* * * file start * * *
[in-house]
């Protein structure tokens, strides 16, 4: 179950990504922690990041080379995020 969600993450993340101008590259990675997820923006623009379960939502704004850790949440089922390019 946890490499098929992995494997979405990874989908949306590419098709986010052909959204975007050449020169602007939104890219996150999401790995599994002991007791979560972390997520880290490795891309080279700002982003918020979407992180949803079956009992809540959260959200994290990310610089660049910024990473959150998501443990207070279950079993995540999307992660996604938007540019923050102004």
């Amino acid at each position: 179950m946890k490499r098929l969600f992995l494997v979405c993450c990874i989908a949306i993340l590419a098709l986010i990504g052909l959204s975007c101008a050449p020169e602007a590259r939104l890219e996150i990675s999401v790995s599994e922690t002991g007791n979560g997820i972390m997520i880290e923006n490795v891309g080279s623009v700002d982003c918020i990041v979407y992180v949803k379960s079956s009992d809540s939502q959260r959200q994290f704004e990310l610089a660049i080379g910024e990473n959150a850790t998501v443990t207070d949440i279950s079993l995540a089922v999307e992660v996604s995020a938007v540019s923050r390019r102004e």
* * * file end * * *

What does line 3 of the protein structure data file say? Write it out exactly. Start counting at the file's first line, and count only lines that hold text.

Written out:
């Amino acid at each position: 179950m946890k490499r098929l969600f992995l494997v979405c993450c990874i989908a949306i993340l590419a098709l986010i990504g052909l959204s975007c101008a050449p020169e602007a590259r939104l890219e996150i990675s999401v790995s599994e922690t002991g007791n979560g997820i972390m997520i880290e923006n490795v891309g080279s623009v700002d982003c918020i990041v979407y992180v949803k379960s079956s009992d809540s939502q959260r959200q994290f704004e990310l610089a660049i080379g910024e990473n959150a850790t998501v443990t207070d949440i279950s079993l995540a089922v999307e992660v996604s995020a938007v540019s923050r390019r102004e």